Credits: Microsoft

Imagine being in your room and attending office meetings as a hologram. Sounds like something out of a science fiction novel, does it not? From Tuesday onward, this will no longer remain fictional, as Microsoft has announced its newest meeting space, Mesh, a service to build apps for people to collaborate in augmented reality.

Microsoft Mesh is a cloud-based mixed reality meeting room allowing people from remote locations to be a part of a shared holographic experience using mixed reality devices such as Holo Lens. Microsoft plans to integrate the platform with its other enterprise products including Teams and Dynamics 365. Mixed reality headsets overlay a virtual world or object over a physical world or object. Mesh will be an Azure service and associated software development kit. Select customers can start testing the Mesh cloud service now in preview before it becomes available for all.

Augmented reality (AR) is set to be the next computing platform that will replace the smartphone, and nearly all the major tech companies are embroiled in the race to launch the first mainstream product in the market. AR shows computer-generated images superimposed over the real world. Apple and Facebook are reportedly building their own AR equipment for release over the next couple of years.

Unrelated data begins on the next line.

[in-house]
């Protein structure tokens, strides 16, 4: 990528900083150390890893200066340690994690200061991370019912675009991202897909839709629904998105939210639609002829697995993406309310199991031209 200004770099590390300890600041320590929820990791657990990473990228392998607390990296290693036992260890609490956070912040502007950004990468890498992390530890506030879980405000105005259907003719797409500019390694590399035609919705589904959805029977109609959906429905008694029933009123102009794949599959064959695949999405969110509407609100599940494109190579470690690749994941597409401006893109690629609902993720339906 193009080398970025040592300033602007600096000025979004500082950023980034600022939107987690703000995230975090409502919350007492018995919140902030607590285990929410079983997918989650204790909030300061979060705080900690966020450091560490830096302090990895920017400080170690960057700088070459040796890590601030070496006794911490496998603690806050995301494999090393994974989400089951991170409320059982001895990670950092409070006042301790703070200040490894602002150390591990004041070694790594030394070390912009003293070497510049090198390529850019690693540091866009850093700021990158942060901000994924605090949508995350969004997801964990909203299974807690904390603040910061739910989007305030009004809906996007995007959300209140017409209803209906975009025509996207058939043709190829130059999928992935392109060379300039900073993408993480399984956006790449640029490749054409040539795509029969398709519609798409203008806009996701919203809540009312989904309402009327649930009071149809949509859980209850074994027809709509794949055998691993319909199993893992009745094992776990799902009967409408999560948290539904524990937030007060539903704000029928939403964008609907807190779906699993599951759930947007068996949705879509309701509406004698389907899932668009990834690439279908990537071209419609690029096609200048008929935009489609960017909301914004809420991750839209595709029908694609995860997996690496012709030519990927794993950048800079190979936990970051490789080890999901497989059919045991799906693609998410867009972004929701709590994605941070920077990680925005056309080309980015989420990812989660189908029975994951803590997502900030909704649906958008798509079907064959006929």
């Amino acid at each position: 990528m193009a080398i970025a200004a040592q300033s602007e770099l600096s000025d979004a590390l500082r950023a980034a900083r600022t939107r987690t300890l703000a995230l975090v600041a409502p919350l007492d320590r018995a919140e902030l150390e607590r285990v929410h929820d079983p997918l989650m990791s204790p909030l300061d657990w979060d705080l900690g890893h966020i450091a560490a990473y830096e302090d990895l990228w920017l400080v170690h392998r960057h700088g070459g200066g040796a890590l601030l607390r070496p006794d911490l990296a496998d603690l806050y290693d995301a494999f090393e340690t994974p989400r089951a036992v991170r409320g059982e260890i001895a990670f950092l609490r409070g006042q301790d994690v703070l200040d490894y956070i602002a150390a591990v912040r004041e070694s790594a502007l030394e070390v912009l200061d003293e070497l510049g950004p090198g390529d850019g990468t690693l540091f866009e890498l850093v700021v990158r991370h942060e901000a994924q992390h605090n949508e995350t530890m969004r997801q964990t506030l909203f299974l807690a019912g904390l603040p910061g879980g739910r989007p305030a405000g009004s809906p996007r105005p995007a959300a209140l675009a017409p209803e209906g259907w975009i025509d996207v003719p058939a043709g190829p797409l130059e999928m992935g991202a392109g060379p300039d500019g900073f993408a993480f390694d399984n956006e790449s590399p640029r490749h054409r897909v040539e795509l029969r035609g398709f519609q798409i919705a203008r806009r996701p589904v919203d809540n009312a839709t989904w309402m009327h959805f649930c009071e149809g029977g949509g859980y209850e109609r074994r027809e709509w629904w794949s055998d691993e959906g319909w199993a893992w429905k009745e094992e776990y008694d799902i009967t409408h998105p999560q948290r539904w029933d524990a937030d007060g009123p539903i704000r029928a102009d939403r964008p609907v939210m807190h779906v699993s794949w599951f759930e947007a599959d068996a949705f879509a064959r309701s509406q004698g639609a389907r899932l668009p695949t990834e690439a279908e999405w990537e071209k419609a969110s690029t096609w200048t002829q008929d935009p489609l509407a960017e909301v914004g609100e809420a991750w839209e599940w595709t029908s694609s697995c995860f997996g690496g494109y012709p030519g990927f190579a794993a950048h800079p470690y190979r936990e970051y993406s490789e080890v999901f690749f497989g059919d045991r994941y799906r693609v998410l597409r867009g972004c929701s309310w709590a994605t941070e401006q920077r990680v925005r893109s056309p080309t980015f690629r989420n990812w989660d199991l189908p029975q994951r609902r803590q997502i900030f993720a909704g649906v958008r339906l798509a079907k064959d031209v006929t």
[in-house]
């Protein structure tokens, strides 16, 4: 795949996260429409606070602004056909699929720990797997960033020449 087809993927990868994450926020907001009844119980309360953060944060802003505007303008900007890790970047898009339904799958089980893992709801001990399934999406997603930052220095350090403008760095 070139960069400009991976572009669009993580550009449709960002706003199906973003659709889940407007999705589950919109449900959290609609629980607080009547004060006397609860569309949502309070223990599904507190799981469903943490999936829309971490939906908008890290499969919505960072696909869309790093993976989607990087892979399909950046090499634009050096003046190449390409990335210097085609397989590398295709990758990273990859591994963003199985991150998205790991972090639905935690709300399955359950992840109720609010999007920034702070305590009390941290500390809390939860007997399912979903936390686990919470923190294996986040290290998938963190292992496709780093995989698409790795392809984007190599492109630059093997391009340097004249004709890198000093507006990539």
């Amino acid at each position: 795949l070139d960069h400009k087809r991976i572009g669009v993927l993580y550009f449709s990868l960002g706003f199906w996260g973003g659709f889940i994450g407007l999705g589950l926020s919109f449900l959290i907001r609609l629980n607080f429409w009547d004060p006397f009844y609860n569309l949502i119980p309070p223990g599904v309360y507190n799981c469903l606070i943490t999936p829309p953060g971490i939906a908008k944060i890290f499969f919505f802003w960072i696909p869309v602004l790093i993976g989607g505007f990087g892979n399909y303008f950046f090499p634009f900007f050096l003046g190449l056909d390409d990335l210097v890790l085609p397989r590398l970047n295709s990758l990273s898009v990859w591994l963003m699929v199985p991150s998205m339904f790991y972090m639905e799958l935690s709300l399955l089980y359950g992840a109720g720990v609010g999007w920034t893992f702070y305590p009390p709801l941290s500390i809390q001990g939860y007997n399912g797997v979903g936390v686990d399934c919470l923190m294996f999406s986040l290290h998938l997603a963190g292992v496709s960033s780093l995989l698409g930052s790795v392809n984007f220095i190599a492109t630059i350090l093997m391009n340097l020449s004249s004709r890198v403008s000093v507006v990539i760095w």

At the Ignite Conference 2021, Alex Kipman, Microsoft Technical Fellow, said, “This has been the dream for mixed reality, the idea from the very beginning. You can actually feel like you’re in the same place with someone sharing content or you can teleport from different mixed reality devices and be present with people even when you’re not physically together.”

Mesh beams a lifelike image of the person into a virtual scene with the help of 3D capture technology. Initially, participants in Mesh meeting rooms will be represented by their virtual avatars. Microsoft plans to incorporate holo-portation in due course, allowing participants to project their lifelike, photorealistic selves in the meetings. It is a collaborative platform that allows anyone to have shared virtual experiences on a variety of devices.

Mesh is also set to become a handy tool for designers, engineers, architects, or medical researchers working on 3D physical models, allowing them to appear as themselves in a shared virtual space and iterate on holographic models projected within it.

According to Microsoft, “Mesh will also enable geographically distributed teams to have more collaborative meetings, conduct virtual design sessions, assist others, learn together and host virtual social meetups,” thanks to the powerful mixed reality experience. People’s avatars will be present in the virtual experience or their holographic selves, depending on what a user opts for.

Mesh will work both with AR and VR (virtual reality) systems, making it possible for people without AR systems to participate in virtual gatherings with those who do. People can join Mesh-enabled meetings on devices like PCs, tablets, or smartphones.

To illustrate what Mesh can do, Microsoft built a sample app that runs on the HoloLens, where people can, after putting on a HoloLens and opening the app, design an avatar to represent themselves, and join a meeting with other people, whose avatars appear like holograms. People’s heads, bodies, and hands can all move thanks to the information the headsets capture, and it’s possible to talk with everyone, similar to a video call.